The weekend collapse of the takeover talks between IBM and Sun doesn’t mark the end of the story, although it certainly marks another step in Sun’s descent to the horizon. The Wall Street Journal reports that Sun’s board was split on the deal, with a faction led by CEO Jonathan Schwartz (immortalized as My Little Pony by Dan Lyons) in favor and a faction led by co-founder and chairman Scott McNealy against. It reeks of what is often called founder’s syndrome in Silicon Valley.
Founder’s syndrome takes many forms, but it is characterized by an inability to let go of past glories, and a conviction that no one else could ever do as good a job as you. Sometimes that may be true (see: Steve Jobs). Often, however, there comes a time when founders need to move on because their baby outgrew them, or industry shifts demand different strategies and styles.
Examine McNealy’s Sun career and it screams founder’s syndrome. McNealy was the lone non-technologist among the Sun founders. He grew up in Michigan, the son of an auto industry executive. (Deep thought: maybe Sun could solve its founder problems by loaning McNealy to GM.) His Michiganer upbringing shows in his passion for ice hockey, which is not a natural northern California sport. But despite his status as the non-geeky guy, McNealy became CEO in 1984 when the company was only two years old. He handed over the lead executive role to Ed Zander — another non-geek — in 1999, but returned on his white charger only three years later. He then handed over the reins to Schwartz — who marked the return of the geeks to the top — three years ago before pulling hard on the bridle this weekend.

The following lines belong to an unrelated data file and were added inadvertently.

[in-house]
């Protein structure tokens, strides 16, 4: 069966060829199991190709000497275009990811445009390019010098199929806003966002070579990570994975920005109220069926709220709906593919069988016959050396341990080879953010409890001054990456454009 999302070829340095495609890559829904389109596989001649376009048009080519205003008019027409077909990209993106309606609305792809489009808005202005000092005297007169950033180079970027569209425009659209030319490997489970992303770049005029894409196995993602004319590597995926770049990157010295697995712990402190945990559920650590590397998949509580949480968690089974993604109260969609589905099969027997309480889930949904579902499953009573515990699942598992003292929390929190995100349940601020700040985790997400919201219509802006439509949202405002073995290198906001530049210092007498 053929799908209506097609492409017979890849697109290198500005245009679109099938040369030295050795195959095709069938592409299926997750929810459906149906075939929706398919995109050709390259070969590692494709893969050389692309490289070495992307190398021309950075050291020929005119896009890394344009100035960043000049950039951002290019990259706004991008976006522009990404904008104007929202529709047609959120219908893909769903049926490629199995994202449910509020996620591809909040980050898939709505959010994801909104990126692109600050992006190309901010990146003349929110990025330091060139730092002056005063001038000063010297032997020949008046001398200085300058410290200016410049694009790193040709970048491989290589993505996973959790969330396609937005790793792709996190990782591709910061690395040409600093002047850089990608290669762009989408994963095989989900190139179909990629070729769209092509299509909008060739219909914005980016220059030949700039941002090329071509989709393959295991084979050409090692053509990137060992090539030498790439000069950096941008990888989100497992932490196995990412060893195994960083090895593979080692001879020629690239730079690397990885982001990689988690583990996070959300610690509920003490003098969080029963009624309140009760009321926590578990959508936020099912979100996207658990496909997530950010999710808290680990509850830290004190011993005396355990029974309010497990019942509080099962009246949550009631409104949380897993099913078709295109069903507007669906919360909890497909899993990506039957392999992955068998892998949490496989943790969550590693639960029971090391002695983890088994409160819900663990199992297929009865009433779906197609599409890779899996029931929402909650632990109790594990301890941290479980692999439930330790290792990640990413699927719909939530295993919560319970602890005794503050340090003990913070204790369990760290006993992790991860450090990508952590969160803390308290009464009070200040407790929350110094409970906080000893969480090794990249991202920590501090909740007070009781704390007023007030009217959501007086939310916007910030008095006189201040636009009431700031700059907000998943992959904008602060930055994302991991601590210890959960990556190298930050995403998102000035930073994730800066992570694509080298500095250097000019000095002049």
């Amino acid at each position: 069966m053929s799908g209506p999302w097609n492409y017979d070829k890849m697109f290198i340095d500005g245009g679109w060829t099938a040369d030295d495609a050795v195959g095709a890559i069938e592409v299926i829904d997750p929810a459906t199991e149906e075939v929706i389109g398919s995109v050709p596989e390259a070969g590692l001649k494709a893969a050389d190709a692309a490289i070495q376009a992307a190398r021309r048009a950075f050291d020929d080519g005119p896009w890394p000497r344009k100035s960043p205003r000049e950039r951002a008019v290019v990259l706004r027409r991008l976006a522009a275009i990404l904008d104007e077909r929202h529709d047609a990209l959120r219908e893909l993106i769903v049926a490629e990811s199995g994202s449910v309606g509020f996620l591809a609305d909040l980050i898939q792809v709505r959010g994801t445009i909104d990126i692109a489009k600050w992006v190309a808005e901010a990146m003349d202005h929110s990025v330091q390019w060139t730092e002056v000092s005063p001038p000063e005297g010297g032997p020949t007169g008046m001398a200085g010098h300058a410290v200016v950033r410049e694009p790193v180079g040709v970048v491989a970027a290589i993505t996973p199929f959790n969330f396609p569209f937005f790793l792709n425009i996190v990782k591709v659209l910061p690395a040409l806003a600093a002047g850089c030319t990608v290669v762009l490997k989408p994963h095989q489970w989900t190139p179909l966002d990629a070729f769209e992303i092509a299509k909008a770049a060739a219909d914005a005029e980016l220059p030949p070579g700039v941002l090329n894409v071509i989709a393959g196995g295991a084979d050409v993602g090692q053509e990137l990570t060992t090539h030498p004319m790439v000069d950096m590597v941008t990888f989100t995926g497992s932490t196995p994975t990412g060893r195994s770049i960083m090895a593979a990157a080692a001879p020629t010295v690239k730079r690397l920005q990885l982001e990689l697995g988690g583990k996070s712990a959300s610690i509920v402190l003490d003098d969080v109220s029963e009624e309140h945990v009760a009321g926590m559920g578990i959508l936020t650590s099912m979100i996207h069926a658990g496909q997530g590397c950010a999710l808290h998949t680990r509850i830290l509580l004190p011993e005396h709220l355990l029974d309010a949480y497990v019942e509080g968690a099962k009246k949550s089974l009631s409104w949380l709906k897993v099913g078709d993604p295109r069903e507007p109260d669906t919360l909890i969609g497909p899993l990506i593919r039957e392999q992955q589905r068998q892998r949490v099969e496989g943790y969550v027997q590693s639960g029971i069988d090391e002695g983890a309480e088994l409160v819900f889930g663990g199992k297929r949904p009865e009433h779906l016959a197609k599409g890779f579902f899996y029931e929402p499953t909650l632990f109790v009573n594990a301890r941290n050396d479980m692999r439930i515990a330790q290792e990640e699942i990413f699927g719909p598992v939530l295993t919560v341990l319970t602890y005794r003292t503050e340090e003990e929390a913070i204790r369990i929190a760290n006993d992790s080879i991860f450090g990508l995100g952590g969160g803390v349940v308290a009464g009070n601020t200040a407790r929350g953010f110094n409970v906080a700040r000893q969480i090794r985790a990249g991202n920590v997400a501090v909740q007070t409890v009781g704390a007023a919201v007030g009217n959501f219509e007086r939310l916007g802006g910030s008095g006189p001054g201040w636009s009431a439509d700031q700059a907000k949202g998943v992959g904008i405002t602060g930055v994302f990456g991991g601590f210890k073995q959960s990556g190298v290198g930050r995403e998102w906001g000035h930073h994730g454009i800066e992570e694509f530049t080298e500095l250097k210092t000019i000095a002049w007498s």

I imagine Schwartz and others thought that McNealy, who reveled in the glory years of Sun, would fade comfortably into the background while the company struggled through a difficult transition. Couldn’t he spend more time on the golf course, improving his scratch handicap? No such luck for the executives, it seems.
What are the options now for Sun? It looked a nice acquisition for IBM, but hardly essential. Still, these sort of ructions in a takeover often merely delay a deal. I wouldn’t be surprised if IBM comes back with some cosmetic alterations to the conditions that apparently offended McNealy and other directors. Om Malik thinks Cisco would be a better match. Cisco certainly has an unrivaled reputation for efficiently absorbing acquisitions. Malik also suggests that Sun could take itself private. The company had revenues of nearly $14 billion last year and has a few billion dollars in cash. Its market cap inevitably plunged today on news of the deal collapsing, so it’s valued at less than half revenues. There was a day when that sort of situation cried out for going private; I suspect those days are gone.